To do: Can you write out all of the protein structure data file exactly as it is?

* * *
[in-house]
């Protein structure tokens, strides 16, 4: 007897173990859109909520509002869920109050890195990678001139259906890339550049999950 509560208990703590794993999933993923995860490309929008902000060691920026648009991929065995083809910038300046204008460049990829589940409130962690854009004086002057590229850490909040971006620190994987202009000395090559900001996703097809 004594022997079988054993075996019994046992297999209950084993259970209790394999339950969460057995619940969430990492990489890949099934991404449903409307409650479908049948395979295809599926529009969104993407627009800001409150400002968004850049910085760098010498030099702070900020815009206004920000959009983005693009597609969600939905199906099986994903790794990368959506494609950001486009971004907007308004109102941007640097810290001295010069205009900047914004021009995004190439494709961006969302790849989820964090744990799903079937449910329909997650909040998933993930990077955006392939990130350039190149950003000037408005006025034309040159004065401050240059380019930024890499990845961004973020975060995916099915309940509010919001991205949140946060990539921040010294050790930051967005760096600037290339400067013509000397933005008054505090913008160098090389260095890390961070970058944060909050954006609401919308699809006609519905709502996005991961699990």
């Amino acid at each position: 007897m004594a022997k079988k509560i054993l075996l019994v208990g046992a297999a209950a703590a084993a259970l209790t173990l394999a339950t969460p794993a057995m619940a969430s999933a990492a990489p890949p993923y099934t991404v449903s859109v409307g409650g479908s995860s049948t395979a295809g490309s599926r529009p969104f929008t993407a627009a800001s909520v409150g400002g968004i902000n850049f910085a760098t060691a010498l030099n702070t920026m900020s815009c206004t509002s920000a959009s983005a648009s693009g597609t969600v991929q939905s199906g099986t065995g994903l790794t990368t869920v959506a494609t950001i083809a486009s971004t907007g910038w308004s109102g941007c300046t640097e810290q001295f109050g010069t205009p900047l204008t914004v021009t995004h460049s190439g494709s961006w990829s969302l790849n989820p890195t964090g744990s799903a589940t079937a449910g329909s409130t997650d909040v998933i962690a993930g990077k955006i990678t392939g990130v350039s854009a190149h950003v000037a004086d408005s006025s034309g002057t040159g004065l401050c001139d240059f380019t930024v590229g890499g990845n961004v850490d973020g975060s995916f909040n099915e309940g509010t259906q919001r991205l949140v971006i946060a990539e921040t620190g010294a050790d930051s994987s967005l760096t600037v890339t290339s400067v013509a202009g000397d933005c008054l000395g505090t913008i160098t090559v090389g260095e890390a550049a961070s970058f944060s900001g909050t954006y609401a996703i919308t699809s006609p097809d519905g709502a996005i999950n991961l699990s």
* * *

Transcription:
[in-house]
């Protein structure tokens, strides 16, 4: 007897173990859109909520509002869920109050890195990678001139259906890339550049999950 509560208990703590794993999933993923995860490309929008902000060691920026648009991929065995083809910038300046204008460049990829589940409130962690854009004086002057590229850490909040971006620190994987202009000395090559900001996703097809 004594022997079988054993075996019994046992297999209950084993259970209790394999339950969460057995619940969430990492990489890949099934991404449903409307409650479908049948395979295809599926529009969104993407627009800001409150400002968004850049910085760098010498030099702070900020815009206004920000959009983005693009597609969600939905199906099986994903790794990368959506494609950001486009971004907007308004109102941007640097810290001295010069205009900047914004021009995004190439494709961006969302790849989820964090744990799903079937449910329909997650909040998933993930990077955006392939990130350039190149950003000037408005006025034309040159004065401050240059380019930024890499990845961004973020975060995916099915309940509010919001991205949140946060990539921040010294050790930051967005760096600037290339400067013509000397933005008054505090913008160098090389260095890390961070970058944060909050954006609401919308699809006609519905709502996005991961699990």
């Amino acid at each position: 007897m004594a022997k079988k509560i054993l075996l019994v208990g046992a297999a209950a703590a084993a259970l209790t173990l394999a339950t969460p794993a057995m619940a969430s999933a990492a990489p890949p993923y099934t991404v449903s859109v409307g409650g479908s995860s049948t395979a295809g490309s599926r529009p969104f929008t993407a627009a800001s909520v409150g400002g968004i902000n850049f910085a760098t060691a010498l030099n702070t920026m900020s815009c206004t509002s920000a959009s983005a648009s693009g597609t969600v991929q939905s199906g099986t065995g994903l790794t990368t869920v959506a494609t950001i083809a486009s971004t907007g910038w308004s109102g941007c300046t640097e810290q001295f109050g010069t205009p900047l204008t914004v021009t995004h460049s190439g494709s961006w990829s969302l790849n989820p890195t964090g744990s799903a589940t079937a449910g329909s409130t997650d909040v998933i962690a993930g990077k955006i990678t392939g990130v350039s854009a190149h950003v000037a004086d408005s006025s034309g002057t040159g004065l401050c001139d240059f380019t930024v590229g890499g990845n961004v850490d973020g975060s995916f909040n099915e309940g509010t259906q919001r991205l949140v971006i946060a990539e921040t620190g010294a050790d930051s994987s967005l760096t600037v890339t290339s400067v013509a202009g000397d933005c008054l000395g505090t913008i160098t090559v090389g260095e890390a550049a961070s970058f944060s900001g909050t954006y609401a996703i919308t699809s006609p097809d519905g709502a996005i999950n991961l699990s």